Prices for each hut will vary according to size, customer needs, types of wood used and delivery distance. The version shown here runs around $32,900. The company does have plans for an unfinished pine model of the hut for around $20,000. Please contact Güte for your particular design needs.

open_door_1600

The Classic

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The Classic

modular-furniture-1600

The Classic

desk-down_1600

The Classic

booth_1600

The Collingwood

bunks_1600

The Collingwood

shelf-unit_1600

door-3_1600

Photos by Güte Shepherd Huts

 

By Christina Nellemann for the [Tiny House Blog]

Entertaining in a Tiny House

xmas in the islands-1

The cruising life often takes us to far off places away from our families and our closest friends. We sail off into the sunset with our compass pointed toward paradise. We enjoy the sunsets and sip on tropical drinks with brightly colored straws and little umbrellas. We travel to places only accessible by boat or where air travel can be costly. We take a lot of pretty pictures and make magical memories, though there are also many moments where boat life isn’t easy.

We don’t get to see our families as often as we’d like. Out on the water we are fittingly “all in the same boat” and as cruisers, we all understand the importance of sticking together. Close friendships form quickly and we bind together a new kind of family where everyone is welcome.

This year, we were lucky enough to have my Dad fly into the Virgin Islands and spend the holidays with us on the boat. He got to experience first-hand the different kind of life we’ve been living this past year and he celebrated a very merry Cruiser Christmas with us too!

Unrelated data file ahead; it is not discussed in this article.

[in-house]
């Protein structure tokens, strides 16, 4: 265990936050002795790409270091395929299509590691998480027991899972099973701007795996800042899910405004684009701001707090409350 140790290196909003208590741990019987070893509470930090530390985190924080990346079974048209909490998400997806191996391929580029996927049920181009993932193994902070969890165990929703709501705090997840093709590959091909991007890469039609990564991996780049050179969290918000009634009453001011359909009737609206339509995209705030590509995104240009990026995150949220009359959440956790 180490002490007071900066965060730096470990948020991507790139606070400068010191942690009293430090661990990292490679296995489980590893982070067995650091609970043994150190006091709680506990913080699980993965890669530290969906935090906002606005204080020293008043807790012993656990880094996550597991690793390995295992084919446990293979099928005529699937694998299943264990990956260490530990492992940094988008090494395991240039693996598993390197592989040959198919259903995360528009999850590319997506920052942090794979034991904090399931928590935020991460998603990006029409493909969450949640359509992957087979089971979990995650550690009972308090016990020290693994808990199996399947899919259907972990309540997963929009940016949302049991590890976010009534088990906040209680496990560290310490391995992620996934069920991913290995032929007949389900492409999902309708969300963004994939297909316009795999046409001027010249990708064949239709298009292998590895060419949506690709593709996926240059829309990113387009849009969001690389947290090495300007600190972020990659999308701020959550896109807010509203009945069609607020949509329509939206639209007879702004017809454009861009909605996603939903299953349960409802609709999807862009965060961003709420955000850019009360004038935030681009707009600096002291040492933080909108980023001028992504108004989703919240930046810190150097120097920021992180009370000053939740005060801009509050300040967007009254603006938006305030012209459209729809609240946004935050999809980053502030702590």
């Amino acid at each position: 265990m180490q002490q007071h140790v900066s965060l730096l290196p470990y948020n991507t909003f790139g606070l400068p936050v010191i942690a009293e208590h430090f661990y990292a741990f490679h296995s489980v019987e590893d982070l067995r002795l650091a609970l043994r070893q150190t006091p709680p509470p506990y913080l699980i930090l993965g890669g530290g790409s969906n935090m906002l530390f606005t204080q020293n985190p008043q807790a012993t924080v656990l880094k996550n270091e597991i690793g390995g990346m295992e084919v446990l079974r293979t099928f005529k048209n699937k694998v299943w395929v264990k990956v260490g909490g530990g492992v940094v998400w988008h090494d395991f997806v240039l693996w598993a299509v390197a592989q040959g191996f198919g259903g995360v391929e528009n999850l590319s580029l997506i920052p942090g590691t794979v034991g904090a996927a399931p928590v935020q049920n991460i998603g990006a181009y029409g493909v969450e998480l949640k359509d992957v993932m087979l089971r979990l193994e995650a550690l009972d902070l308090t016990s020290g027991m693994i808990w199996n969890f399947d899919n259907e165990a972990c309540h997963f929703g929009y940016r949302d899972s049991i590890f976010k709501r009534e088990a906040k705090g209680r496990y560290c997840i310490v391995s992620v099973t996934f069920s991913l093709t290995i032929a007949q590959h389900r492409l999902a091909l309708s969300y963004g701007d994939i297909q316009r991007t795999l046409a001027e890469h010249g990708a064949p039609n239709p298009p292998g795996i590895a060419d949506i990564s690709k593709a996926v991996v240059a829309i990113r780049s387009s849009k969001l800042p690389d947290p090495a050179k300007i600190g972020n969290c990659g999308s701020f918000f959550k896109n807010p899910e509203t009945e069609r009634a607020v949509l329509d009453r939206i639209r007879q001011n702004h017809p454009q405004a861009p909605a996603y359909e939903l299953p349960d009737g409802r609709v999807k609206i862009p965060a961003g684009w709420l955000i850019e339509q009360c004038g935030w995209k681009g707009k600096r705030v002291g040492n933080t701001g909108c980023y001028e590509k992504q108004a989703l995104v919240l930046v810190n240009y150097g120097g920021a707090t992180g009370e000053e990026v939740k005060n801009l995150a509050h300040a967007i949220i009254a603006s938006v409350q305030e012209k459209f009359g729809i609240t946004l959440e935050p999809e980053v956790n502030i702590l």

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On Christmas Eve we hosted a lobster feast on our 42′ sailboat for 9 adults, 2 kids and 2 big dogs. We have a spacious center-cockpit style boat where we all ate dinner and spent most of the evening. The dogs and kids stayed down below where there was more room to play and go to sleep early.

Parking is never an issue on a boat. Everyone travels by dinghy and can tie up to any point on our boat. There were 5 dinghies tied up to the back of our boat – the most we’ve ever had before. The most accessible place to climb on and off is at the stern where we have a heavy-duty ladder. Up and over can be a challenge for some, but this crowd had no problem.

christmas2014-1

Here are a few tips I’d like to pass on for entertaining in a tiny (floating) house:

  1. Take It Outside – Weather permitting of course, there is better ventilation and stretching room if there is enough seating for everyone outside. The design of our boat makes this a breeze.